This June, the world received one of the best modern-emo works of the year, and perhaps the band’s best work, Modern Baseball’s Holy Ghost. MoBo lead singers Jake Ewald and Brendan Lukens split the tense album in half, with Jake taking the vocal lead on the first, and Brendan closing the album. The tension was not unfounded: a hectic touring schedule had the group strained, sometimes against each other, one of the album’s themes. After releasing the album, Jake Ewald was confronted with a bout of writer’s block – and a desire to strengthen his writing. With these concerns in mind, Ewald started his most recent side project: Slaughter Beach, Dog.
Mainly self-recorded during breaks in the most recent Modern Baseball tour, it makes sense that Jake would want to take a different approach to his songwriting. On his debut album Welcome, he steps aside from the massively introspective and ultra-personal songwriting of his past. Instead, Ewald takes a third-person approach to the record, each song written from the perspective of his different characters living in “Slaughter Beach”.
When transitioning from a history of first-person narratives to a new third-person series of fiction, it’s easy to imagine a songwriter encountering more problems than breakthroughs in their writing. When I ran into Jake Ewald before his in-store acoustic performance at Used Kids Records (just north of Ohio State’s campus), I had to make sure I asked him about this. I wanted to put my own songwriting struggles in perspective, but as an ulterior motive, I needed to double-check that the man was a human. Jake indulged that “It was definitely harder… Usually when I write a song I’m so quick to pull from something that just happened to me, I found myself having to write a storyline before I wrote the actual song… It gave me a whole new energy for songwriting in general, and just kind of opened up my brain… [It] helped me grow a little more, so I’m glad I did it, for sure.”
This isn’t to say there is a lack of Jake Ewald on this record. Taking a break from writing about himself allows him to share similar ideas through other points of view. However, tracks like “Job”, make it easy to forget that Jake is not writing about his own experiences. The track closes with a chilling outro, as Jake discloses: “I don’t know how I can make me proud again / Teach me how I can make me proud again”.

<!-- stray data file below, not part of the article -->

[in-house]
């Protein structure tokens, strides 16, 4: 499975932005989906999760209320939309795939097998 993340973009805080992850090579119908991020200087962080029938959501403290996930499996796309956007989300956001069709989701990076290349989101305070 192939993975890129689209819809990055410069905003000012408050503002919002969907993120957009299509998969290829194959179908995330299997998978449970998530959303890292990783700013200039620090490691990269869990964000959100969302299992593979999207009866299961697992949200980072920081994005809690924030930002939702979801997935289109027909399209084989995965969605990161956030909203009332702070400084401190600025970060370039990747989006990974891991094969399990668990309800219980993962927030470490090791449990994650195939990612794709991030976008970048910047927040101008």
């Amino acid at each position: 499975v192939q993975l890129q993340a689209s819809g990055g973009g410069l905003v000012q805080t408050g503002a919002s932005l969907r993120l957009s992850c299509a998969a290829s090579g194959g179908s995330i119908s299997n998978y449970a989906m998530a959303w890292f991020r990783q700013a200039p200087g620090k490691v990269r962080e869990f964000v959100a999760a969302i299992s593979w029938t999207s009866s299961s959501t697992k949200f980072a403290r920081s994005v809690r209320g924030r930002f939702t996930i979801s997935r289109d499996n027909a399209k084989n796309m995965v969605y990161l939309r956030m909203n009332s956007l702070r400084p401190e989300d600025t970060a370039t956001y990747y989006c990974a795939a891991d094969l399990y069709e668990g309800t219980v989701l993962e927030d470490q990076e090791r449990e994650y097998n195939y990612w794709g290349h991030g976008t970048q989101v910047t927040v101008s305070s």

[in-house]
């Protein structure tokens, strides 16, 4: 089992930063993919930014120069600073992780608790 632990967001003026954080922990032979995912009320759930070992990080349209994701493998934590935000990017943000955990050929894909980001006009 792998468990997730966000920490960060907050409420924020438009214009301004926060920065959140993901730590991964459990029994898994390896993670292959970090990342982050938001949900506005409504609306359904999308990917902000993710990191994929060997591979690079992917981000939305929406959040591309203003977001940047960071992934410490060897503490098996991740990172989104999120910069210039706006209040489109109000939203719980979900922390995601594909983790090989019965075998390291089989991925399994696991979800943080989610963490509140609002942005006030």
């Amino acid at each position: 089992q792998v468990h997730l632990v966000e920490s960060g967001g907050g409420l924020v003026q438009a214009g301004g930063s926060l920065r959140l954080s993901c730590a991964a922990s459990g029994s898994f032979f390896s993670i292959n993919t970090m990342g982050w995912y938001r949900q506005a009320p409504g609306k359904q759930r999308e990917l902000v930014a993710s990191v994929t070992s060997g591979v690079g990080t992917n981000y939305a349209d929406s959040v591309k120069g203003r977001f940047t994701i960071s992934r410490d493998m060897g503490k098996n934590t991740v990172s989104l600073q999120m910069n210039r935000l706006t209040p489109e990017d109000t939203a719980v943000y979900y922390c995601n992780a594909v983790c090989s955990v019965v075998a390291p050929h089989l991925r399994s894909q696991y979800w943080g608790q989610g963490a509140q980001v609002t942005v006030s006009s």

Fans of Modern Baseball will instantly resonate with Jake’s familiar voice and unique writing style. The opening track, Mallrat Semi-Annual, dives headfirst into a post-grad return to a family get-together: “Conversation premeditation is still allowed / Worse comes to worse / She screams “no!” and slaps you around / Take a peek at your watch and get your eyes off the ground / It’s way too late for this”. The powerful perception on the track is packed with meticulous detail about its characters, making them feel almost personally related to the listener. The track is interrupted by humor, and it’s hard not to picture Jake’s self-aware smile as he delivers lines like “It’s Halloween in hell / But it sure looks likes dad’s garage / She is the reason you’re here / So quit acting like you can’t see her / staring at you / and stop eating all the candy”.
Musically, Welcome takes some risks, but none that are uncharacteristic of Jake’s work with Modern Baseball. His sound is still just as present and familiar as it was on Holy Ghost, with a an injection of few open spaces for creative experimentation. On “Politics of Grooming”, a story of isolation, the track is accompanied by a sole egg shaker as its backing percussion. There are more cathartic tracks on the record, however – “Drinks” erupts in loud, cathartic guitar, and the album is closed with “Essex Street” – a moving two-minute instrumental.
Slaughter Beach, Dog is a very interesting project that yields a beautiful record. Fans of Modern Baseball will instantly connect with the resonating message, which is truly an insight to Ewald’s potential, and heeds to his status as one of the most brilliant minds in independent music.
Stream Slaughter Beach Dog’s new record on Soundcloud here
See Jake Ewald perform “Job” from Used Kids Records here.